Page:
Plants That Move

February 13, 2017

All plants have some ability to move, but most of these movements are on a scale too slow for us to see. Tropisms are the simplest plant movements. They are controlled by growth hormones and are a growth response to an external stimulus. A houseplant bending toward the light shining through a window is an example of phototropism. Roots growing from dry soil towards moist soil demonstrate hydrotropism. Other stimuli that trigger tropic responses are heat, gravity, and soil chemicals.

Nastic movements, or nasties, can be extremely fast. Although not fully understood, they often involve a rapid change in water pressure inside the plant that may be controlled by chemical and electrical mechanisms. For example, when a leaf of the sensitive plant (Mimosa pudica) is touched, all of the leaves fold up and the plant wilts to the ground. If the stimulus is strong enough, this can happen within the blink of an eye. The plant may have made this adaptation to make it less visible to grazing animals or to scare away insect pests.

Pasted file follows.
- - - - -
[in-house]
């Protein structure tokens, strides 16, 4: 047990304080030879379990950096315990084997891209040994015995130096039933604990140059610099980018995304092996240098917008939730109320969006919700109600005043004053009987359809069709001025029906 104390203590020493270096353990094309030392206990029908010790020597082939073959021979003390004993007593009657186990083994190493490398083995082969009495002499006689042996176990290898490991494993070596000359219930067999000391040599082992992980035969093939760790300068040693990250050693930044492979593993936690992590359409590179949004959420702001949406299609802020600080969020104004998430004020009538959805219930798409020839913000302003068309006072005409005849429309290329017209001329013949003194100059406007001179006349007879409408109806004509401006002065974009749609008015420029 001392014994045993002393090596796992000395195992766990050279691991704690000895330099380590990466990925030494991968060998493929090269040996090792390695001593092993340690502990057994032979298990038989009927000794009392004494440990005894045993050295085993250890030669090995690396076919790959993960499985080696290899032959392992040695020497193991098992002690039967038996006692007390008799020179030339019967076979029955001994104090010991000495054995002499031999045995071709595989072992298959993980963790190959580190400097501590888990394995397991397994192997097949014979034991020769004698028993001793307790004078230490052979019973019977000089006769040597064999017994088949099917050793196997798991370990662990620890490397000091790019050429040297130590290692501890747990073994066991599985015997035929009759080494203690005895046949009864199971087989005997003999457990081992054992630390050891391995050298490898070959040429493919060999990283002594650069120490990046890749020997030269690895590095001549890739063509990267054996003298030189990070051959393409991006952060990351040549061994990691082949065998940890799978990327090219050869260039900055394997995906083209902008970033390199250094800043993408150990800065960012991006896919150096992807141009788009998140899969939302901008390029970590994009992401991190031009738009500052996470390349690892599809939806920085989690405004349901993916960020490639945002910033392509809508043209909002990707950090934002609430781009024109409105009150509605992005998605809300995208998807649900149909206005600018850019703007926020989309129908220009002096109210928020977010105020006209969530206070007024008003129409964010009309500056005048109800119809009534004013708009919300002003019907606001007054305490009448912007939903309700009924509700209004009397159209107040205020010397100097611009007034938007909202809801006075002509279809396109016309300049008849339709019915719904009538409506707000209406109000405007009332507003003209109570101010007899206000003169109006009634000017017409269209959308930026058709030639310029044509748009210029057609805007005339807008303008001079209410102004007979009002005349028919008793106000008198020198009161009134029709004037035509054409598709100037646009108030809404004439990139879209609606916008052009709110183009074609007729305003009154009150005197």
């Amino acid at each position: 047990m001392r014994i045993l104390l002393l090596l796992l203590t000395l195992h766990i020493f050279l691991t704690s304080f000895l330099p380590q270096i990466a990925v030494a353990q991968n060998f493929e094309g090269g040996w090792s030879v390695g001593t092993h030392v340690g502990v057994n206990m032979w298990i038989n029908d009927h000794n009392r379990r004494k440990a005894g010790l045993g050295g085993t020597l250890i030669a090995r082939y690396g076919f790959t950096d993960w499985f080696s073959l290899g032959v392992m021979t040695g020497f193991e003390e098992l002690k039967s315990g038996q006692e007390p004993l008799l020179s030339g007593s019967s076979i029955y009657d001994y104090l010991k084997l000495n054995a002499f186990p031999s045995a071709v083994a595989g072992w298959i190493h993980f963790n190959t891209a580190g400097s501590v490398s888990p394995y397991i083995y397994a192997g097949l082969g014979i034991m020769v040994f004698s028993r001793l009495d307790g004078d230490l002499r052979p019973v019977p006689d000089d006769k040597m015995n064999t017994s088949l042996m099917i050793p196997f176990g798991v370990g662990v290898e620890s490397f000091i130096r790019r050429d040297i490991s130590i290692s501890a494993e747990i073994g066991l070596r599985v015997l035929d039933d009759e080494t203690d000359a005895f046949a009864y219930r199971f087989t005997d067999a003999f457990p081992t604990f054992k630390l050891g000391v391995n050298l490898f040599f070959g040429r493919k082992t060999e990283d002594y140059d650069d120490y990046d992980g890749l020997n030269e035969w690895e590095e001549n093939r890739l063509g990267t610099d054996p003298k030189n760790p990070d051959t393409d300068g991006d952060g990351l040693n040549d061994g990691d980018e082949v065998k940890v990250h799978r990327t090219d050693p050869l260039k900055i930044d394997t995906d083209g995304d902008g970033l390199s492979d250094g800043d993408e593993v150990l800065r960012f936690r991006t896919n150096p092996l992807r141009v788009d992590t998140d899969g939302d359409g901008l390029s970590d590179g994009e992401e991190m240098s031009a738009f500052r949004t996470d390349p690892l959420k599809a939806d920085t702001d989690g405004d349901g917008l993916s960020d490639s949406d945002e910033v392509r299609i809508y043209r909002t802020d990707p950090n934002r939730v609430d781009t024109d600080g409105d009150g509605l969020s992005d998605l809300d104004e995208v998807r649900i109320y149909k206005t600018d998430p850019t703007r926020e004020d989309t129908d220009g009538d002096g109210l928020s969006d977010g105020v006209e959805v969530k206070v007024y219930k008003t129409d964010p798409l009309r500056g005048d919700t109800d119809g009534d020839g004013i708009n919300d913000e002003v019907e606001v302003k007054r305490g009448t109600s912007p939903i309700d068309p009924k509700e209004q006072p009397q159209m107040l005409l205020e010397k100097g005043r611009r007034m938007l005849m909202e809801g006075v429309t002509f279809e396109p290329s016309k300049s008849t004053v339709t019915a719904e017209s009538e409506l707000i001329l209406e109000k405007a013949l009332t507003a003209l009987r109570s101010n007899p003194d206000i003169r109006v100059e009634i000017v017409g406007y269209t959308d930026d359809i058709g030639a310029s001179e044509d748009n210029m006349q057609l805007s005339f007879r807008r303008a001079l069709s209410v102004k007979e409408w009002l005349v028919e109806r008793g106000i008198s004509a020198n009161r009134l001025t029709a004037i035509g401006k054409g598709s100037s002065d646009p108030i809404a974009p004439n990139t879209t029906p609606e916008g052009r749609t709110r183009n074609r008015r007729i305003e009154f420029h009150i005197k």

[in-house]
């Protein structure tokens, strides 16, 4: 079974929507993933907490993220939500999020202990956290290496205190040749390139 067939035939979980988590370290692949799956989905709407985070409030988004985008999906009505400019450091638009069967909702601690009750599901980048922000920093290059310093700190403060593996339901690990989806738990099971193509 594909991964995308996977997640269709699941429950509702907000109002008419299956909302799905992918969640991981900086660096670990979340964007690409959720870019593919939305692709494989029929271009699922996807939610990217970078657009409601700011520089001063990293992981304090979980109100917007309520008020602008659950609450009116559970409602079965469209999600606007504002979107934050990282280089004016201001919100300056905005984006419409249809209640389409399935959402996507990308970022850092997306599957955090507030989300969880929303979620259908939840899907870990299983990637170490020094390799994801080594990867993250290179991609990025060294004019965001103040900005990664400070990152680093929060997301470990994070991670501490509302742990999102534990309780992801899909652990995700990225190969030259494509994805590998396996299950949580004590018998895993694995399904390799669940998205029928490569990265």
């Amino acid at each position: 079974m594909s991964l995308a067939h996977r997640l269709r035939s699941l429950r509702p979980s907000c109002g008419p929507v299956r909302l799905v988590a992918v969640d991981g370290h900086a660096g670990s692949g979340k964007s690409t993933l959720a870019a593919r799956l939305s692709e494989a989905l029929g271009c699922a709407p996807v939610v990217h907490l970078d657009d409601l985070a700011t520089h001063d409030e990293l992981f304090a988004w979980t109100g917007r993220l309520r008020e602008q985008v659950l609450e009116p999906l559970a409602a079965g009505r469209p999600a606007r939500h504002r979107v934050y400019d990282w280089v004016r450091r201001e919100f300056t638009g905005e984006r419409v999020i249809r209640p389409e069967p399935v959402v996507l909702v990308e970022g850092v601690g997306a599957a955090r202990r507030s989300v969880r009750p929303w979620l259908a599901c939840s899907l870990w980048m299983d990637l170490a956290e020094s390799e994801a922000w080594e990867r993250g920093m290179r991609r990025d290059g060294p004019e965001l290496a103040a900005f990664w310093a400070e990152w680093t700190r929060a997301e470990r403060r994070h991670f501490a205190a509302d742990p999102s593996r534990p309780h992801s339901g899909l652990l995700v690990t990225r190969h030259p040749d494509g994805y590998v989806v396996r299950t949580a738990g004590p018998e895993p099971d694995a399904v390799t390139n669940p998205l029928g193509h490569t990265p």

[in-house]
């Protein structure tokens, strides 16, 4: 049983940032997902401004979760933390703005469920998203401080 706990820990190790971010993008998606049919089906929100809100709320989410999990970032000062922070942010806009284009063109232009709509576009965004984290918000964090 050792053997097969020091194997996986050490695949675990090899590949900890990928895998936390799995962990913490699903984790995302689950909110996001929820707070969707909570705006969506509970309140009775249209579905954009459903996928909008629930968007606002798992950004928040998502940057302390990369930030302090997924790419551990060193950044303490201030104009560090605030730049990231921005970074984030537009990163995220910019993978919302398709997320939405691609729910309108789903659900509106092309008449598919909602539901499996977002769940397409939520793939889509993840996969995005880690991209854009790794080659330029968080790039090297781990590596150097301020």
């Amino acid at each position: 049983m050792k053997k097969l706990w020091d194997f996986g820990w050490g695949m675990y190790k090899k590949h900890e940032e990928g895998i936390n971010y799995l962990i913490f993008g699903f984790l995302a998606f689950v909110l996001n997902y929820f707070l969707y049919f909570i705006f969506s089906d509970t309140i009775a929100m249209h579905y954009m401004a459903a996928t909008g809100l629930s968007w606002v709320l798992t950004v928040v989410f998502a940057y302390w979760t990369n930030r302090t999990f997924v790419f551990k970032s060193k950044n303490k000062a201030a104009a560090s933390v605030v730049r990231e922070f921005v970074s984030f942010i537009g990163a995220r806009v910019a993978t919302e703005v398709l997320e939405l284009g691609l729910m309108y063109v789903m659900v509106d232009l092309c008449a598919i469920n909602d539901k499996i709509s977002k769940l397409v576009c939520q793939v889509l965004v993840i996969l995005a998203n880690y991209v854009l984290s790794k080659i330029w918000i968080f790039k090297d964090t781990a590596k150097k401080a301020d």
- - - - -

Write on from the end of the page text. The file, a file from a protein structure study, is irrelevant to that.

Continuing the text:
Many carnivorous plants employ nastic movements to trap their prey. Probably the best known is the Venus flytrap (Dionaea muscipula). Its specialized leaves, resembling clamshells, are the traps. When insects, lured by a sweet-smelling nectar, enter the chamber, they brush against trigger hairs that snap the trap shut. Digestive juices are then released to dissolve the hapless victim.

Another insect-trapping plant is the sundew (Drosera sp.). Charles Darwin described them as being “animals in disguise.” Tentacles with bright-color tips dot the surface of the leaves and secrete a seductive nectar and sticky adhesive. Landing insects stick fast, their movements causing nearby tentacles to move toward and further entangle the prey. In some species, the leaves close around the insect, entombing it in a vat of digestive juices.

Plants capable of rapid movement and trapping their meals have long been the basis of science fiction novels and horror films depicting devious man-eating plants. While there is no proof that such botanical monsters exist, we would caution vegetarians to be watchful. After all, turnabout is fair play.

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